Study puts positive spin on hosting Olympics

A new study commissioned by the Vancouver 2010 organizing committee reveals how the last three North American host cities have prospered from the Olympics

Organizers of the 2010 Vancouver Olympic Winter Games will be issuing a report next week that details the economic and social benefits of staging the event.

The study, commissioned by the Vancouver Organizing Committee and conducted by independent journalist Kate Zimmerman, reveals how the last three North American host cities have prospered from the Olympics.

"We believe that there is a unique market and unique environment in North America," VANOC spokeswoman Renee Smith-Valade told reporters on Thursday.

Zimmerman studied the 1980 Lake Placid Winter Games, the 1988 Calgary Games and the 2002 Salt Lake City Games for six months, relying primarily on official releases, reports, articles, books and interviews.

"It is a very positive story, I think," she said.

Zimmerman concluded that the three host cities enjoyed increased tourism and sports participation, especially among children, and attracted more sports-related business.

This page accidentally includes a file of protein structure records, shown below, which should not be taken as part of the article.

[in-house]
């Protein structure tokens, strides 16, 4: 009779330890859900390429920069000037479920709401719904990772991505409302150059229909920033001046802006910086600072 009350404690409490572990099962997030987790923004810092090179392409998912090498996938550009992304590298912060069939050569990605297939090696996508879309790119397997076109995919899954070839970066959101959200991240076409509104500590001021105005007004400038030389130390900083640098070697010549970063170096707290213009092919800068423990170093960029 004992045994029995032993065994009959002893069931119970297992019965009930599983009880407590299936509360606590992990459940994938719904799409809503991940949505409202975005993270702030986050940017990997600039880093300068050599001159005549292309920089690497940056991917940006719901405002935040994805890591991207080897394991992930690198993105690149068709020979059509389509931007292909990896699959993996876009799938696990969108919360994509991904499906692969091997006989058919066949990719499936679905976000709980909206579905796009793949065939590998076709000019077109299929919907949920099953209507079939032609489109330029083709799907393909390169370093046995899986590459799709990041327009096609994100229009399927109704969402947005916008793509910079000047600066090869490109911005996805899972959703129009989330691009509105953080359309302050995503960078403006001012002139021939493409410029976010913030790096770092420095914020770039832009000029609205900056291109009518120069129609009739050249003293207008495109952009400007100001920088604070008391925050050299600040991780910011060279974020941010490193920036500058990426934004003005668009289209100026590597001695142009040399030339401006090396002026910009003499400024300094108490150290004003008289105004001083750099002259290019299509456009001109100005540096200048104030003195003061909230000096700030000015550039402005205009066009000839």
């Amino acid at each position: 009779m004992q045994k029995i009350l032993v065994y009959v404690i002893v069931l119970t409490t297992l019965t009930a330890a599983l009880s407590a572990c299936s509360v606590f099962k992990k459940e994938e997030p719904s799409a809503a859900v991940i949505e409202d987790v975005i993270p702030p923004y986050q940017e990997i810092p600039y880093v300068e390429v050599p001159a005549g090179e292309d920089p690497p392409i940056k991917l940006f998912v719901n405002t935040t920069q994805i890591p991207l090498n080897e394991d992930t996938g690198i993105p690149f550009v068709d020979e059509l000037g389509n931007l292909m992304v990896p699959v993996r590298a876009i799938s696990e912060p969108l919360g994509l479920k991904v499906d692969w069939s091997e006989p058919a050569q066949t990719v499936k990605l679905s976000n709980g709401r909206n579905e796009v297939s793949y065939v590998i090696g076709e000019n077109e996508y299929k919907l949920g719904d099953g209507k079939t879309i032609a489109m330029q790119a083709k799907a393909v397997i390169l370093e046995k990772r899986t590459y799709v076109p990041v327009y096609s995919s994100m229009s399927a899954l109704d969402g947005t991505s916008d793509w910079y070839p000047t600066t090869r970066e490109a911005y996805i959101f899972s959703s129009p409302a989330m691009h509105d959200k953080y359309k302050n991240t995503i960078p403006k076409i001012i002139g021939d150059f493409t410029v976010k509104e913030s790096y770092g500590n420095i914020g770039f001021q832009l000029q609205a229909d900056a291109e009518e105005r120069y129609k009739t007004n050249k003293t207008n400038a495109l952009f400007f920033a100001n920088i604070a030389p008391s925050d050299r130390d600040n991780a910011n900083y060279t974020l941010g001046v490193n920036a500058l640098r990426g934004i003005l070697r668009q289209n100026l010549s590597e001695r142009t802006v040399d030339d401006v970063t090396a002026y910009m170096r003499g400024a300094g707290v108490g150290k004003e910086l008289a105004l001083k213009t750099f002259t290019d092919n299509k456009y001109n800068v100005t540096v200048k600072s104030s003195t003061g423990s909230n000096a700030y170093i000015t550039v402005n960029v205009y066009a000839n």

She also noted that Canadian and American Olympians performed better on home turf.

"It is not propaganda, I am an independent researcher," Zimmerman said. "I went into this looking for interesting information about Olympic legacies and, if I had found absolute piles of terrible stuff, I would have had to put it in the report.

"Almost everything that people told me, or almost everything I read, was really positive."

But Chris Shaw of 2010 Watch dismissed the report as fluff, based on Zimmerman's sources.

"She looked at the official Games reports, which are hardly going to be negative," Shaw said. "She talked to senior leaders of the Olympics, who are hardly going to be negative.

"She cites studies, but she doesn't provide any references. [And] she talks about newspaper reports, which, of course, are usually very laudatory."

"It wasn't my mandate to seek out opponents," Zimmerman countered.

With files from the Canadian Press